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Trust Insider: Foreign & Colonial risks being left behind by investor fashion
by James Carthew on Jan 21, 2014 at 00:01
I have been writing about trusts for some time now but I have neglected the oldest and one of the largest funds, Foreign & Colonial (FRCL) so I thought this week I would remedy that.
FRCL has had the same manager, Jeremy Tigue, since 1997. It aims to generate long-term capital and income growth by investing in an internationally diversified portfolio of both listed and unlisted equities (up to 5% of the portfolio can be invested directly in unlisted companies but FRCL also invests in private equity funds, combined these will not exceed 20% of the portfolio).
The managers can gear up to a maximum of 20% of shareholders’ funds. There is some expensive gearing in the form of £110 million of debentures carrying a coupon of 11.25% but this is due to be repaid at the end of 2014 – good news as this should boost the income account. They can also use derivatives to boost income and manage currency exposure.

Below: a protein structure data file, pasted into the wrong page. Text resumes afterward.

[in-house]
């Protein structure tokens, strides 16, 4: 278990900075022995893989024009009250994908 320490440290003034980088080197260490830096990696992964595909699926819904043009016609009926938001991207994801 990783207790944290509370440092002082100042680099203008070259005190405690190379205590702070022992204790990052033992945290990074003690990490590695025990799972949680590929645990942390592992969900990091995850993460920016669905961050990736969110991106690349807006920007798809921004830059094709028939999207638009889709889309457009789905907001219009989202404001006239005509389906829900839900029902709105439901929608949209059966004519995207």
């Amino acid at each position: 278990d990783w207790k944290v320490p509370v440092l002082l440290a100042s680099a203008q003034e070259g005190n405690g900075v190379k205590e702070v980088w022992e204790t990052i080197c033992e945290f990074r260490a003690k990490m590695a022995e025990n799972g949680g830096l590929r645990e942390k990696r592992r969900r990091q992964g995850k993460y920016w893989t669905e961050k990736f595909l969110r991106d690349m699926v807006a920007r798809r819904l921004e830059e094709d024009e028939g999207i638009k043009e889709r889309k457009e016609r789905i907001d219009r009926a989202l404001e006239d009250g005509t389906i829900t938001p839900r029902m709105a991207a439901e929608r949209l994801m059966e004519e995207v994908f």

The fund is benchmarked against the FTSE All-World Index. Prior to 1 January 2013, the benchmark had a bias to stocks listed in the UK as it was 40% FTSE All-Share and 60% FTSE World ex UK.
Lagging peer average
FRCL’s long-term performance lags the average of its competitors, up 141% in net asset value (NAV) terms over 10 years against 154% for its peer group, but it is closer to the average over shorter time periods, outperforming by 3.9% over three years and underperforming by just 0.8% over the past year.
It has been using buy-backs to control its discount volatility. This seems to be succeeding as the discount moved in a very narrow range over the past year – between 9.1% and 11.4%, the lowest range of any major fund bar City of London.
The discount is not narrowing, however. FRCL pays quarterly dividends that add up to a yield of 2.2% – slightly more than the average yield for the peer group – and has a record of increasing its dividends in each year for the last 43 years.
Twenty odd years ago, when I started investing in the sector, global generalists were out of favour with investors. The problem was their share registers were dominated by institutional investors and, as these investors had become more sophisticated, a common refrain was that they wanted to make their own asset allocation decisions and therefore they preferred to invest in regional/country specific portfolios or invest directly.
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